10. 5 out of 5

    Michael

    Honestly this book bored me to tears, the chapters were very short and not concise. There are some books that start off very intriguing but a little bit too intriguing, if that makes sense? I feel that the author tried to sound spooky with the language but it frustrated the hell out of me. The synopsis did not even make sense, it was just a bunch of mini plots that was not consistent with the first plot. Who were the characters that suppose to make a difference? When is the story about to pick u Honestly this book bored me to tears, the chapters were very short and not concise. There are some books that start off very intriguing but a little bit too intriguing, if that makes sense? I feel that the author tried to sound spooky with the language but it frustrated the hell out of me. The synopsis did not even make sense, it was just a bunch of mini plots that was not consistent with the first plot. Who were the characters that suppose to make a difference? When is the story about to pick up? I wanted to be in the light after reading this snooze-fest, thank God I came 'out of darkness reading this travesty. Note to authors: Please save all the foreshadowing, if there is a BIG event happening. Also if you are going to have short chapters, at least let it be CONCISE! Terrible,forgettable, laughable and cringe worthy. NEXT!!!

  11. 4 out of 5

    Hannah

    This book took my breath away. I'm not sure how "young" the "young adult" title goes, but I would be nervous to share this text with my 14-year-old sister (because of my ridiculous desire to shield her from some of the world's hard and ugly truths). So intense; a beautiful love story between Naomi and Wash, a story of the power and resilience of sibling love among Naomi and Cari and Beto, a story of the anger and hate and hopelessness that inspires rape, racism, and death. And ultimately, a stor This book took my breath away. I'm not sure how "young" the "young adult" title goes, but I would be nervous to share this text with my 14-year-old sister (because of my ridiculous desire to shield her from some of the world's hard and ugly truths). So intense; a beautiful love story between Naomi and Wash, a story of the power and resilience of sibling love among Naomi and Cari and Beto, a story of the anger and hate and hopelessness that inspires rape, racism, and death. And ultimately, a story of resistance and creation and the importance of owning and sharing your own story. "Smuggled in the back of the Chevrolet, smuggled into a memory, smuggled into a tree inside that memory, Beto was starting the work that would save him."

  12. 5 out of 5

    Knobby

    I usually love super bleak books, and this was beautifully written, but in this dawning age of our nation's history with our new president-elect and his followers I wonder if it's too close to what will become real (again). I usually love super bleak books, and this was beautifully written, but in this dawning age of our nation's history with our new president-elect and his followers I wonder if it's too close to what will become real (again).

  13. 5 out of 5

    Aleya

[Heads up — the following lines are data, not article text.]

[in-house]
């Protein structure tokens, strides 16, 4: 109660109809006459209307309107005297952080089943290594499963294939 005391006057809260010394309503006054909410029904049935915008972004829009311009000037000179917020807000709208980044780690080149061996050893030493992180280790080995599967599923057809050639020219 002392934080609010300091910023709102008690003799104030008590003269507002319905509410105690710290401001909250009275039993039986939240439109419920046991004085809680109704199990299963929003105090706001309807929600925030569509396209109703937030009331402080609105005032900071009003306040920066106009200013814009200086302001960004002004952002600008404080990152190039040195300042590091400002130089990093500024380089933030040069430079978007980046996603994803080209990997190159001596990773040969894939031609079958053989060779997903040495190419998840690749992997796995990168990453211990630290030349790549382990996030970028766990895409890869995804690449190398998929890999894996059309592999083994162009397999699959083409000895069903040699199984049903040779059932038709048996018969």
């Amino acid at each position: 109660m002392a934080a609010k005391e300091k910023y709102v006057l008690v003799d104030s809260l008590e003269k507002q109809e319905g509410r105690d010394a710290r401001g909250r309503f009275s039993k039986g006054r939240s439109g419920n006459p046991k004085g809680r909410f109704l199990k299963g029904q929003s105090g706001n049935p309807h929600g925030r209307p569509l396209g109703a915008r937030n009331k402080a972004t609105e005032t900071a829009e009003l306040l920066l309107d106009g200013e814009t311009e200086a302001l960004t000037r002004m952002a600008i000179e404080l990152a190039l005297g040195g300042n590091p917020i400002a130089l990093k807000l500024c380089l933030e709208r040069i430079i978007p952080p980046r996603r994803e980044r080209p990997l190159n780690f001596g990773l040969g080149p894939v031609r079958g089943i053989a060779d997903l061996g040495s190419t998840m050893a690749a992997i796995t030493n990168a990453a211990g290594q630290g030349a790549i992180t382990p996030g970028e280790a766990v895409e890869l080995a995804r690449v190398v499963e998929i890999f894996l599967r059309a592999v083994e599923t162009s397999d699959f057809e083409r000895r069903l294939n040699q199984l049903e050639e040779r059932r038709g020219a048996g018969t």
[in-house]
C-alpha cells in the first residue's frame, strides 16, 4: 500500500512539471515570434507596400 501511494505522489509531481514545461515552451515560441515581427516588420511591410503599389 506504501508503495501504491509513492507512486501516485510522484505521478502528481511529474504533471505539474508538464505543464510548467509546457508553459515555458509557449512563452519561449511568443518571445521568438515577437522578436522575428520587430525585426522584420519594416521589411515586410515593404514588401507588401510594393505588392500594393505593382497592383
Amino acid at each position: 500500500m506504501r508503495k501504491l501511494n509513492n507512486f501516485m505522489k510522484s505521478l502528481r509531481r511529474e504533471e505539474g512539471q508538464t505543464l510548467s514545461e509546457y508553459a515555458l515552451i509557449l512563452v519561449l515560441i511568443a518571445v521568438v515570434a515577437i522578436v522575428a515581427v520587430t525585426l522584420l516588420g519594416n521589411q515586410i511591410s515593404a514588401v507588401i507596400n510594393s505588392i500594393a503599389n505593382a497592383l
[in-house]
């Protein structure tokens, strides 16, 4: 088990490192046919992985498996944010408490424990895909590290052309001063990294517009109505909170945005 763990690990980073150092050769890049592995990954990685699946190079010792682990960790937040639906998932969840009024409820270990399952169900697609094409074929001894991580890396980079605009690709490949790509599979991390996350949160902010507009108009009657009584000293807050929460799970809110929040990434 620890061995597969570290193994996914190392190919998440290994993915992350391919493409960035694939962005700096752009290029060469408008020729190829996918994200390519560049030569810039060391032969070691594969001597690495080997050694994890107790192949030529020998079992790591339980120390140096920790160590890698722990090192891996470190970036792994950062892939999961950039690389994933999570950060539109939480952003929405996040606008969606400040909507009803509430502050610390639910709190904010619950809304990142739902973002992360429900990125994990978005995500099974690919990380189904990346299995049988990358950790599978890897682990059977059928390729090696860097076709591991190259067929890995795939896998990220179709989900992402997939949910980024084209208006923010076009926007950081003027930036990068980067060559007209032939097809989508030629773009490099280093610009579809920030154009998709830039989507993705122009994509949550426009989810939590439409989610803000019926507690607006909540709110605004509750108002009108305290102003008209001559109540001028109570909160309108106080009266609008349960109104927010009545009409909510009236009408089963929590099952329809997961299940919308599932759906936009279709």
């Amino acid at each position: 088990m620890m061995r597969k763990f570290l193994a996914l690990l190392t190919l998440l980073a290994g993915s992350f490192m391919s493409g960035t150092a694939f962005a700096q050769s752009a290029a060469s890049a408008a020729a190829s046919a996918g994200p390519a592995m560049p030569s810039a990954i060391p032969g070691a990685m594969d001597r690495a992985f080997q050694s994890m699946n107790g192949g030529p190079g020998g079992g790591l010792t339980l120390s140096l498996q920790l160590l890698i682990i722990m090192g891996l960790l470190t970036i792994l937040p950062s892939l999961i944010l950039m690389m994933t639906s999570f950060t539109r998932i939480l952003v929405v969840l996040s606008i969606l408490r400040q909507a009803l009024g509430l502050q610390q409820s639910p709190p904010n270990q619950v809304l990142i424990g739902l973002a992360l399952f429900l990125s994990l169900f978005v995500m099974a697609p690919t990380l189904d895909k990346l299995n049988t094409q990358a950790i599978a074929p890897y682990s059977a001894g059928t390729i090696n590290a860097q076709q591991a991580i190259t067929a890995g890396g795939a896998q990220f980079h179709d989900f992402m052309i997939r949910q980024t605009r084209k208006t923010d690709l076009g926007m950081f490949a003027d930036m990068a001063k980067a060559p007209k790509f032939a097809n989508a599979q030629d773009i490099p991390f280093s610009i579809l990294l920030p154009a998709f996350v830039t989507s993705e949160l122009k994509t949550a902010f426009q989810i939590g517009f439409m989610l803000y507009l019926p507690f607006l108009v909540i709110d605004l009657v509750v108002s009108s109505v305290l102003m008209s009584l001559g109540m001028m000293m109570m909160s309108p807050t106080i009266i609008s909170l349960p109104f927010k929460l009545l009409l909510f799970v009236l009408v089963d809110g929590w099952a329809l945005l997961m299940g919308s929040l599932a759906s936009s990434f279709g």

Wow. That was intense. Here's my review: https://suchanovelidea.com/2017/06/ou... Out of Darkness is a tough book to read due to dark themes, but readers should not be dissuaded. This book puts a spotlight on racism in the south. East Texas during the 1930’s was a highly racist time period for anyone who was not white. This book dives into racism that is not addressed often in young adult fiction. This book demonstrates the injustice of racism at that time period with an emphasis on Mexican Ameri Wow. That was intense. Here's my review: https://suchanovelidea.com/2017/06/ou... Out of Darkness is a tough book to read due to dark themes, but readers should not be dissuaded. This book puts a spotlight on racism in the south. East Texas during the 1930’s was a highly racist time period for anyone who was not white. This book dives into racism that is not addressed often in young adult fiction. This book demonstrates the injustice of racism at that time period with an emphasis on Mexican Americans and African Americans. This book is strong with the emphasis placed on racial issues as well as the theme of love. Naomi already had a strong family connection with her siblings, but she had yet to experience love. This novel dives into a realistic, but star-crossed, first love which is believable and powerful. There are aspects of this book that could be difficult for some readers to handle. Readers should be aware of issues of rape and molestation are within this novel. This could be a downside for some readers who are unable to handle these topics. These topics are highly sensitive and could evoke trigger warnings with some readers. All readers are sure to be made uncomfortable by these additions to the book. However, these issues did not take away from the story but enhanced it. They were included with good reason. The author handled them delicately and was not too heavy handed. This book could appeal to many young adults for the various themes. Young adults hoping to learn more about segregation and racism issues will find a lot to take out of this book. Those interested in love stories and family connections will find a heartwarming, if not also heartbreaking story. All of the themes within this book serve as appeal to young adults. This book is also a sort of history lesson on the tragic New London school Explosion of March 18, 1937. Young adults have a lot to gain from reading this book. This book is sure to stay within the minds of many people for years to come. It is a story that is not easy to forget.